Then there would be pointers for calling functions in the structure. It would look in the superstructure first. It's this horrible thing, right? At the end of the day, you ended up oddly enjoying it. I'm, "Oh wow." Once you wrapped your head around this absolute bat shit craziness, this is actually really powerful."
I hadn't been formally introduced to objective things really that much. I had done a little Smalltalk, but not really. Then I saw the NeXT machine, and it just seemed like a beautiful box. I had always wanted UNIX on my desktop.
When I was 14 or 15, I was learning on UNIX machines, not on...actually, first I was learning on Cyber NOS machines. After the Cyber NOS, I was learning on UNIX so I always wanted UNIX. My dad kept sending me these clippings.
This was literally back in the day when someone would clip an article out of a newspaper and mail it to you physically through the mail. Can you even imagine? I'm so dating myself here.
Guy: Google Reader is shutting off in a couple of days and everybody is freaking out.
Wil: Yeah, exactly.
Guy: Back in the day.
Wil: Clip, clip, clip, lick, lick, lick, mail, mail, mail. Walk down to the post office. What the hell? He kept sending clippings from InfoWorld about the new machine that was coming out, this super mega pixel Mac that runs UNIX that Jobs was going to do. I was all ready, and then it came out just as I hit college and I was, "I want to play with this."
Guy: That's great. I remember that InfoWorld thing. I think I first saw it in the magazine at the library. I was, "This looks amazing." I was super excited about it, but I never had a chance to get anywhere near one. You get the key to the NeXt and you never looked back.
Wil: Yeah, I was on it and it was running NeXT at 0.8 and I learned...
Guy: 0.8? I thought .9 was the initial release.
Wil: Yeah, it was, but this guy at UW, the UW IT director, was actually friends with Steve Jobs and so Steve made sure that he had three machines before anyone else. It's funny because there are a couple of guys at Apple still that beat me to it. I think Bill Bumgarner was one of them.
Guy: That was going to be my guess.
Wil: I learned Objective-C and you know the Appkit. The Appkit is it is/was a work of art. That I placed entirely on Blaine Parkers. He had this vision and guided IB and guided Appkit.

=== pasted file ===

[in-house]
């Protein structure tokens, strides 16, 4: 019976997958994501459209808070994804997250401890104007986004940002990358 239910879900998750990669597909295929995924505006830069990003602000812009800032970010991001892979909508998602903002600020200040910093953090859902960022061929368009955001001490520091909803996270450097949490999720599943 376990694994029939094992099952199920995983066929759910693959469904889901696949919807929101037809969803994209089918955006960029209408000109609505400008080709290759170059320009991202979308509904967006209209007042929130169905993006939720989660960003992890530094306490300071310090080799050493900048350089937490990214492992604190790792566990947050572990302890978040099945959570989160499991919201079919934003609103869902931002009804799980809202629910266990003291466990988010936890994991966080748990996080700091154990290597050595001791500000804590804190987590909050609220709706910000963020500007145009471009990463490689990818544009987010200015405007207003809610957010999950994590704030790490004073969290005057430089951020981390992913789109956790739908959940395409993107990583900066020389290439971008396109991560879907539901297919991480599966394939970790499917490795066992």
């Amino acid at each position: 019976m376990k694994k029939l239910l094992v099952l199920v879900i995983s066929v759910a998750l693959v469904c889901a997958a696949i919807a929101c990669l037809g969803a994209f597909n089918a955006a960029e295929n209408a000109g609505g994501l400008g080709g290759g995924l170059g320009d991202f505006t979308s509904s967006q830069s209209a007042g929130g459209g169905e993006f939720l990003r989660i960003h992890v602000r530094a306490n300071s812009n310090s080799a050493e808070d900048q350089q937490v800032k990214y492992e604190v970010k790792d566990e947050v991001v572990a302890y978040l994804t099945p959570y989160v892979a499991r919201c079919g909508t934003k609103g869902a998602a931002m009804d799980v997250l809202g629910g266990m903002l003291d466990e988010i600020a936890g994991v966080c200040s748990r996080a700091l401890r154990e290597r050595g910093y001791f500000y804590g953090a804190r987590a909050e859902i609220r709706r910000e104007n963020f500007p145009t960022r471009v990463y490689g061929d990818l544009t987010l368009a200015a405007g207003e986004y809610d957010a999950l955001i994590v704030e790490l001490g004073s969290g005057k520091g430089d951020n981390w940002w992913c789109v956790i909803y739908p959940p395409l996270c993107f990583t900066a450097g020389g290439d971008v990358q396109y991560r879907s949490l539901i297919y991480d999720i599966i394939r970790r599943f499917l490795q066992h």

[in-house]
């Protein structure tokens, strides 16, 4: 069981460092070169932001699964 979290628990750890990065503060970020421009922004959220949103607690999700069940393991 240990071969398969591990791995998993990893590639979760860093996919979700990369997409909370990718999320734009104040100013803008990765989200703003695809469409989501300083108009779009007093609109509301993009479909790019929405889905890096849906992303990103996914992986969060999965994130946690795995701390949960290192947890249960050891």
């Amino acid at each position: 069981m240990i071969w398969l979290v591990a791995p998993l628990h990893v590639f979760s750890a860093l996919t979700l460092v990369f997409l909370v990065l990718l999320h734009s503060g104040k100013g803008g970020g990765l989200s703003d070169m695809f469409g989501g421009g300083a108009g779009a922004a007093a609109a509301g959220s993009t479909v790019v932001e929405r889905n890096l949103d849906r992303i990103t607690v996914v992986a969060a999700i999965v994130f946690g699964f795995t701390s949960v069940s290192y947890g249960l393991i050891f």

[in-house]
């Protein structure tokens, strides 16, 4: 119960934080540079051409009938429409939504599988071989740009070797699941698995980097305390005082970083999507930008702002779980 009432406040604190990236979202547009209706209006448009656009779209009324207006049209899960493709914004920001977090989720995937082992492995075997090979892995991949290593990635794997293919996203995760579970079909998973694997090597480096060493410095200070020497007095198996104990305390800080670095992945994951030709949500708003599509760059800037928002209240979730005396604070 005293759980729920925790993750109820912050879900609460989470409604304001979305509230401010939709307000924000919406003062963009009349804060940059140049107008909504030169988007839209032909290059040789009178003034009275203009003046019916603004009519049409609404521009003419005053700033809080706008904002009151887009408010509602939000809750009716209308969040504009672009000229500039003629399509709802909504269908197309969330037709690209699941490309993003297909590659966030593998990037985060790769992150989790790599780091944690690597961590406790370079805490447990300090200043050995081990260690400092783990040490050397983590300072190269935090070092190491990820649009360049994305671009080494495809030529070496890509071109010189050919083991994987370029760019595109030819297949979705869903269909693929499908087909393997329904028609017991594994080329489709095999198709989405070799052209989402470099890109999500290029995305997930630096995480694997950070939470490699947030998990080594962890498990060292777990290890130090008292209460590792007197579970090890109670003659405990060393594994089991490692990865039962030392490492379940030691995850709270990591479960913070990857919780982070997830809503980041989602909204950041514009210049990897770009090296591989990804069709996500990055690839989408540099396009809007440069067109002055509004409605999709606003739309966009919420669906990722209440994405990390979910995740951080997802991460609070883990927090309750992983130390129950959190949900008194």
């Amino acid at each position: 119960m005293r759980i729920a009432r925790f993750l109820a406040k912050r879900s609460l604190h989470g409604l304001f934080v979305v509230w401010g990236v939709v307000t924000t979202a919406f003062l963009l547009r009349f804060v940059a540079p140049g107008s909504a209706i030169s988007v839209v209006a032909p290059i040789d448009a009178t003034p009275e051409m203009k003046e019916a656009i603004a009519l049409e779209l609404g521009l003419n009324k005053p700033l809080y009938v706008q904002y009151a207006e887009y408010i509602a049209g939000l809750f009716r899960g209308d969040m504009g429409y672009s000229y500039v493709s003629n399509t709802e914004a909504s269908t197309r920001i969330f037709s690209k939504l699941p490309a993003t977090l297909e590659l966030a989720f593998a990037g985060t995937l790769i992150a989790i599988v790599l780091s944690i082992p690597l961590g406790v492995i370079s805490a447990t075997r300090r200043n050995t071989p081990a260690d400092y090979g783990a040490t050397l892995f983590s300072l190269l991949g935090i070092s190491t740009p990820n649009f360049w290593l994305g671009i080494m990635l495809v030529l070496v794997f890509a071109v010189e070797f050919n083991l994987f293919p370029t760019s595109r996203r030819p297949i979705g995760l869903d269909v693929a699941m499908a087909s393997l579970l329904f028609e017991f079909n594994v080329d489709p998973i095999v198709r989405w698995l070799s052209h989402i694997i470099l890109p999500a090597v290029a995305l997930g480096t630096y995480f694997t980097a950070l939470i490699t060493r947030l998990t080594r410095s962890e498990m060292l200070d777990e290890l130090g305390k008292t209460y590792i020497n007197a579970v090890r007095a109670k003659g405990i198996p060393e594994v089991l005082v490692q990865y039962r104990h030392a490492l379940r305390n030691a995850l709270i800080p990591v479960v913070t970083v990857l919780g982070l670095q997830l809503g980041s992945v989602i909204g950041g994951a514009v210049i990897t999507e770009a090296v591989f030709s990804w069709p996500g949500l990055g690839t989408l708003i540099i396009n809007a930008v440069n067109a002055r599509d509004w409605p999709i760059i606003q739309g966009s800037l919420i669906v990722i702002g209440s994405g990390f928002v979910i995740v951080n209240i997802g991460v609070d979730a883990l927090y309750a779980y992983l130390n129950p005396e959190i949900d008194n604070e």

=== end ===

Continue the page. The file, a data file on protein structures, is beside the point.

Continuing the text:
Guy: I hear a lot of griping about Appkit these days, but you know, it's been around a long time and it still does remarkable things.
Wil: I have not been able to figure out what he's up to. He was doing stuff at Microsoft for a while, Parker is, but I don't know what he did after that. He wrote me some email a couple of years ago and I was really flattered. I was actually, because I was young and a jerk, when he actually left NeXT and went to Microsoft, I think I blogged something or said something where I was, "Goddamn sellout," or some shit. I'm all judging him, right?
He actually called me eventually and was like, "Hey, I'm doing this and wanted to say hi. I know you think I'm a sellout or whatever." I wrote him and was, "I'm so sorry. I was young jerky kid. I'm in no position to judge you."
Guy: Yeah, he probably had something really interesting at Microsoft, it sounded like. It's not like you do Appkit and then you're like, "I'm going to go phone it in at Microsoft working in the guts of Excel."
Wil: Well, I mean, Microsoft has this habit of hiring people just to make sure that the rest of the industry doesn't. They hire a ton of brilliant people and make them fellows and they're just, "We're paying you to not work for our competitors.
Guy: To not compete with us.